BEI is delighted to bring you this mini-series on HBS alumni tackling problems related to water and climate change. Emotional and visible connection to a topic is key to driving action. There seem to be few issues and topics that conjure up greater personal connection and emotion – to family, to place, or to community – than water. We hope these stories showcase a range of ways in which some alumni have connected their bond with water to action in the business world. Thank you for reading, and please share your stories with us at! – Lynn Schenk, BEI Director

Climate Stories: Water Series - Episode #18: Tom Ferguson (MBA 2014) Venture Capitalist and Water Evangelist

“We need to get the water molecule on the same footing as the carbon molecule. This industry has not communicated effectively. Solving the water crisis will solve everything else.”

Tom Ferguson applied to Harvard Business School, thinking that his undergraduate studies in political economy, a short-lived acting career, and three-plus years on the Sustainability Strategy and Transformation team at the London consultancy ERM, would perhaps “bring a relatively novel perspective to the classroom.”

Indeed, he said, “HBS changed my life. The Socratic method made so much sense to me and I married someone whom I met in analytics, so….”

Anticipating his 10th HBS reunion, Tom has become an ardent evangelist for water and now has almost four years under his belt as an early stage investor helping entrepreneurs find solutions to the water crisis.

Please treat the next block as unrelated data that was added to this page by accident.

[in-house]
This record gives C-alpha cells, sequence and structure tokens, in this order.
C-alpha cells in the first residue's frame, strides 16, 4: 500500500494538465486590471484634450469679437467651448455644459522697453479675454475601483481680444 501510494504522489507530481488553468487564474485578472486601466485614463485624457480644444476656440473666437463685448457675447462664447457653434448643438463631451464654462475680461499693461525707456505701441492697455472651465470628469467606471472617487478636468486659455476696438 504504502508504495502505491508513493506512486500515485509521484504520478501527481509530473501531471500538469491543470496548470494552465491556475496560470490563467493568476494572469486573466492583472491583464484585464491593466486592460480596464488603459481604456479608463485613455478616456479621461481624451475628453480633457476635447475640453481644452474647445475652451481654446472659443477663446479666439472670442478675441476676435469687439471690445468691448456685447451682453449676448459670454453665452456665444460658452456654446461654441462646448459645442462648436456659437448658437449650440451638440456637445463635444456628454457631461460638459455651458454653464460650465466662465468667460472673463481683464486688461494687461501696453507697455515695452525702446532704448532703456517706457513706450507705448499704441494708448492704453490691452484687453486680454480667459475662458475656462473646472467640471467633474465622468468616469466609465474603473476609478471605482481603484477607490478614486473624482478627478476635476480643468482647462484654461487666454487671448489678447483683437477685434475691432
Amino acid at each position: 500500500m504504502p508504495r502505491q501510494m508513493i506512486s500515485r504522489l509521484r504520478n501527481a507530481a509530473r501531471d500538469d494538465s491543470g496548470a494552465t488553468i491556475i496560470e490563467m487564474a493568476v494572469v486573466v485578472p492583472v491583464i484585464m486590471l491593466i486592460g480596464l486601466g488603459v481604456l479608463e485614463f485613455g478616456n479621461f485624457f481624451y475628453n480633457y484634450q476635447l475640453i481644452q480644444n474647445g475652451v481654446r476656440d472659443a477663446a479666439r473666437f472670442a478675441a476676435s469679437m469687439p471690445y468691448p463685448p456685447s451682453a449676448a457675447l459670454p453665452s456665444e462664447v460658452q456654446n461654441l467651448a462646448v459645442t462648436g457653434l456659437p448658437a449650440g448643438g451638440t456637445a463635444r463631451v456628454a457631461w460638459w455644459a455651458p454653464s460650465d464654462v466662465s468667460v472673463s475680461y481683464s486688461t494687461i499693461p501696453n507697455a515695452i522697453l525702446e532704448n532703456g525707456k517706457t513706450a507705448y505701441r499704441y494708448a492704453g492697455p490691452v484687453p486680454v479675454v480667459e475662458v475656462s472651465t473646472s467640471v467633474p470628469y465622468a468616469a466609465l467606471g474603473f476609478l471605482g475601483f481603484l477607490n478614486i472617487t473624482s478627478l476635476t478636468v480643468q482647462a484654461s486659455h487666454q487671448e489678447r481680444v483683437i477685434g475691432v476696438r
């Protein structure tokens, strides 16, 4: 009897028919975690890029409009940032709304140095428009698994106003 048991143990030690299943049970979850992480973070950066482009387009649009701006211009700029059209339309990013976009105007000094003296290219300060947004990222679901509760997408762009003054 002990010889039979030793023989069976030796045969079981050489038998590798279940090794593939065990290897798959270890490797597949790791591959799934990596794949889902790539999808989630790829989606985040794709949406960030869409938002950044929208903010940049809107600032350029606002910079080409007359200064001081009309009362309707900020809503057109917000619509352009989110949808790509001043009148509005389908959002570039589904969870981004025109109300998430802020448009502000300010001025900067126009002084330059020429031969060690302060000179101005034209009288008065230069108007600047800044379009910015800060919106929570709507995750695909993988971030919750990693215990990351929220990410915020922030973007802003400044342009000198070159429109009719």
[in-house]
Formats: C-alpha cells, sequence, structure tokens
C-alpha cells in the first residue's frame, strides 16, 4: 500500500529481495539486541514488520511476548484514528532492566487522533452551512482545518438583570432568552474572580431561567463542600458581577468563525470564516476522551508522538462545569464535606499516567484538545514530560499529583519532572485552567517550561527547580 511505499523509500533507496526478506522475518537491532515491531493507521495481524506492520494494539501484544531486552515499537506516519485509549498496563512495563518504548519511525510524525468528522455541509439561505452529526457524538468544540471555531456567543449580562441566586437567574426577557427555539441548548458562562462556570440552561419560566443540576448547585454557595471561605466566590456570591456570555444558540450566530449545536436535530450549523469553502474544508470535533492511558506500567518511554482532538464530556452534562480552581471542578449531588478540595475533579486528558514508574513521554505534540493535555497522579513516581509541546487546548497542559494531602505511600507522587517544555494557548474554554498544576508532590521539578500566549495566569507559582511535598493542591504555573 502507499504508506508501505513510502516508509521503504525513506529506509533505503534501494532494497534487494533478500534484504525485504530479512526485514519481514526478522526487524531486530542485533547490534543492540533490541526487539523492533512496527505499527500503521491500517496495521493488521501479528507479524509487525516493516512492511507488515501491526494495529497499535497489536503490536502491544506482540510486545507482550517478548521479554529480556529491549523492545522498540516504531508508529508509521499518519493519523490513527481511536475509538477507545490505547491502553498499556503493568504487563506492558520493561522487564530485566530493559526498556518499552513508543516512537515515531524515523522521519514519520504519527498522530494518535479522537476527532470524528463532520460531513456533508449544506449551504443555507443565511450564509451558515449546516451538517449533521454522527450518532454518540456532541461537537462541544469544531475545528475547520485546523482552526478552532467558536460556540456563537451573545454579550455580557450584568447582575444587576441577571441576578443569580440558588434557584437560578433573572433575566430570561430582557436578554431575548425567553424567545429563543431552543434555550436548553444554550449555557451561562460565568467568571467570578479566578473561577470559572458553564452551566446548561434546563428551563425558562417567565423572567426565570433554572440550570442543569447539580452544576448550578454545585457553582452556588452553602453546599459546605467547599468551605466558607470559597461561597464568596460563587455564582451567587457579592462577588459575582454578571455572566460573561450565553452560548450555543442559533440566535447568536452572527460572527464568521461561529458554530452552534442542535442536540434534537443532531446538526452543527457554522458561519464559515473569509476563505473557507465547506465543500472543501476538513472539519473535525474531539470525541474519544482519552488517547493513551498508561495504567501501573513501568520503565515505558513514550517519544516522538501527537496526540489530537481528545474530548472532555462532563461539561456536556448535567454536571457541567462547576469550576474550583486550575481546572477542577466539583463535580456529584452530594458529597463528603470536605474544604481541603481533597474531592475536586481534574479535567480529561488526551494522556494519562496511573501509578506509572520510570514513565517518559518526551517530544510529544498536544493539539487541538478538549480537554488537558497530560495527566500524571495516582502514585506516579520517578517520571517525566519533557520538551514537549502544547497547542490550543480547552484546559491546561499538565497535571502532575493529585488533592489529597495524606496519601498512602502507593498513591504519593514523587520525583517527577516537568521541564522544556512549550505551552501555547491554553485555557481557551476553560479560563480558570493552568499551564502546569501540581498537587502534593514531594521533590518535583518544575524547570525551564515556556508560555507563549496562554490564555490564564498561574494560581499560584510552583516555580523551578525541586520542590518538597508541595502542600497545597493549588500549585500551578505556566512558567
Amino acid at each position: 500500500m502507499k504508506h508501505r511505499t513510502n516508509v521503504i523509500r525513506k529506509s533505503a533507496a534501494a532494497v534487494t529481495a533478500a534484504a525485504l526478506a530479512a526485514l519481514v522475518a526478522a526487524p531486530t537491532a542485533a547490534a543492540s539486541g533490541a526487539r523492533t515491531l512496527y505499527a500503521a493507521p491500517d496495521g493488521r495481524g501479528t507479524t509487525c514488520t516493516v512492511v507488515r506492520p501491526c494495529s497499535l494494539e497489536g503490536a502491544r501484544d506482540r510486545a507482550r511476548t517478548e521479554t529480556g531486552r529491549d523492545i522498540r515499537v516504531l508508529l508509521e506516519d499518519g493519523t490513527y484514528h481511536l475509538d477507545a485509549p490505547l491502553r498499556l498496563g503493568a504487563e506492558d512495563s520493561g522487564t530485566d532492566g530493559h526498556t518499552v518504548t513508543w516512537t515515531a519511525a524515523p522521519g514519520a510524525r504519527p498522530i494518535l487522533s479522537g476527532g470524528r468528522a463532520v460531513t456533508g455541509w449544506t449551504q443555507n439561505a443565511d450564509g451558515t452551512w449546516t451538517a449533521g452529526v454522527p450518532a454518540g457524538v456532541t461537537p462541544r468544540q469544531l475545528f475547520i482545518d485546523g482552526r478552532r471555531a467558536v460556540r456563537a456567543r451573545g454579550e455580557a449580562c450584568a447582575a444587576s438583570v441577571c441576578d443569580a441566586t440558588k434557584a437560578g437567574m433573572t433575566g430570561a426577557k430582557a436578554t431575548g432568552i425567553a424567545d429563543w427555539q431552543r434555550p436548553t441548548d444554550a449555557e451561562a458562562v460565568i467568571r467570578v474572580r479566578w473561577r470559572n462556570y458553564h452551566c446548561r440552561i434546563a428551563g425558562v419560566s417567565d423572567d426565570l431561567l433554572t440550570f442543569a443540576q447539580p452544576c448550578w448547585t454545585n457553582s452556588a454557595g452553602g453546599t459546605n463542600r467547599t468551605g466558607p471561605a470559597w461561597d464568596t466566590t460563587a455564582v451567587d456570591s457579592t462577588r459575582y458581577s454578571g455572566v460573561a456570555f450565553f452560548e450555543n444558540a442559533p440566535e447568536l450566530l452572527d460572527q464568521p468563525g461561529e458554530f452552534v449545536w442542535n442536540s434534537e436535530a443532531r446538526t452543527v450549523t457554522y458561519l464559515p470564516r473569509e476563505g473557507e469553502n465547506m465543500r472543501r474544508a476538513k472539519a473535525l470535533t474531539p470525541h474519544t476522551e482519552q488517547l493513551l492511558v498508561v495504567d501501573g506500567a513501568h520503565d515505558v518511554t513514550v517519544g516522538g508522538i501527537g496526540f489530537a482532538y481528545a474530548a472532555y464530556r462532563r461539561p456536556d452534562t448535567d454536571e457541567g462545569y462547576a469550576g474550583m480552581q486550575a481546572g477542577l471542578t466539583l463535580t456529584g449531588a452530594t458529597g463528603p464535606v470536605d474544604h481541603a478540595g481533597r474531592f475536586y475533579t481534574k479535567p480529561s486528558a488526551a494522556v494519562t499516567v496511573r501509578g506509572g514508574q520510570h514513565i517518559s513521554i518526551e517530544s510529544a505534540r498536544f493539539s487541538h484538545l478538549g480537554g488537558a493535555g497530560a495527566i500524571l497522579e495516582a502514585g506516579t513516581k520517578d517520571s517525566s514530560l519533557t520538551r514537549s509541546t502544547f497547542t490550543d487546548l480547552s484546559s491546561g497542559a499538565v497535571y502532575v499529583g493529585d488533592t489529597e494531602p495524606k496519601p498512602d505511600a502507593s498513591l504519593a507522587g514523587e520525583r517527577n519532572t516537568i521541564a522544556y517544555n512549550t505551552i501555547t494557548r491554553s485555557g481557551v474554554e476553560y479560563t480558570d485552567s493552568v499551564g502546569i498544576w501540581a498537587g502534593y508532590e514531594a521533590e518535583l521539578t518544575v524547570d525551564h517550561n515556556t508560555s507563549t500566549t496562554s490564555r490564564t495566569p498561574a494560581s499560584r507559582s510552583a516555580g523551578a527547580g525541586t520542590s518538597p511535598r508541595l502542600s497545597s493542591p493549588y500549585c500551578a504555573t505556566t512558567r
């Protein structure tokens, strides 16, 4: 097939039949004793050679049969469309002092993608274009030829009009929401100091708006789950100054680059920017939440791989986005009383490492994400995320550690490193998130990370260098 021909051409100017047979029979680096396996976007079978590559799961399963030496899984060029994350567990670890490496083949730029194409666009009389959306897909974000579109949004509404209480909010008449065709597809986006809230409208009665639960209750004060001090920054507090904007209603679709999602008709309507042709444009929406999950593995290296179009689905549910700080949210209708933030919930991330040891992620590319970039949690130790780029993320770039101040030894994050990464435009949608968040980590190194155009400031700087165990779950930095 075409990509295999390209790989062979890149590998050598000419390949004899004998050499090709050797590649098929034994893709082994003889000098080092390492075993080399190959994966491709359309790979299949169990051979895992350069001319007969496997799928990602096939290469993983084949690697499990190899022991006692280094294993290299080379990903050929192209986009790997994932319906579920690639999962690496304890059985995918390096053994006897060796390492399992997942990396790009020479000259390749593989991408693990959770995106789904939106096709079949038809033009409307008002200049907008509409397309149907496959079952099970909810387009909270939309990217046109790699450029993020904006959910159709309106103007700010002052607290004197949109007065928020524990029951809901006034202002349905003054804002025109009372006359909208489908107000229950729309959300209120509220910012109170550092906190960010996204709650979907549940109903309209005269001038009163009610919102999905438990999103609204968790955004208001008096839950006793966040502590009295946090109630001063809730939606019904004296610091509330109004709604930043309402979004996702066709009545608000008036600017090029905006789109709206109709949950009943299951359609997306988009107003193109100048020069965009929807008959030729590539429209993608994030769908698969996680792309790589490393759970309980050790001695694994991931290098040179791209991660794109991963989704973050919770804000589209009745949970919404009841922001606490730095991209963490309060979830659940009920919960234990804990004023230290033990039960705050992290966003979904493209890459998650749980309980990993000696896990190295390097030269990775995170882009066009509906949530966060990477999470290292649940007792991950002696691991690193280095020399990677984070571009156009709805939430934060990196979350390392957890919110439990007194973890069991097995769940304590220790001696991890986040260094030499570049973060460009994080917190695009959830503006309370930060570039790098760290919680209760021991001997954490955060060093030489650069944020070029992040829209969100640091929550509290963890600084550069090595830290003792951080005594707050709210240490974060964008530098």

Tom named his company Burnt Island Ventures. “I try to be a tourist agent,” he laughed. The Burnt Islands, three small islands on the west coast of Scotland, his father’s homeland, have been his favorite view since childhood. But his mission is anything but nostalgic: to find and fund the best water entrepreneurs in the world.

“The water industry spends $3.6 trillion per year in infrastructure, waste water, irrigation and food production, plumbing and industrial needs as well as chip manufacturing,” Tom explained. “There hasn’t been a seed funding system for early-stage companies. A ‘seed fund of choice’ was asking to be built in 2020, something that would provide a check, help entrepreneurs with customers and investor introductions, as well as help them through the process of designing their companies. So I decided ‘I’ll give it a go.’”

Water industry opportunities are wide ranging including sanitation, water pipe repair and replacement, wastewater treatment, increasing access to and efficiency of irrigation, utility control and monitoring software. The list is very long indeed.

Tom is proud of his company’s track record to date. “We have a $30 million Fund I. Our overall multiple on our invested capital is 1.39 relative to the mean of 1.07 for other funds started in 2021. We currently have 16 companies in the fund with $54 million in bookings and $27 million in recognized revenue. Right now, we’re where we want to be.”

The numbers alone do not tell the story, however. “You need to prove that you can make money at the early stage. Markets are only obvious in retrospect. Fintech was thought of as a nonsense market in 2008.”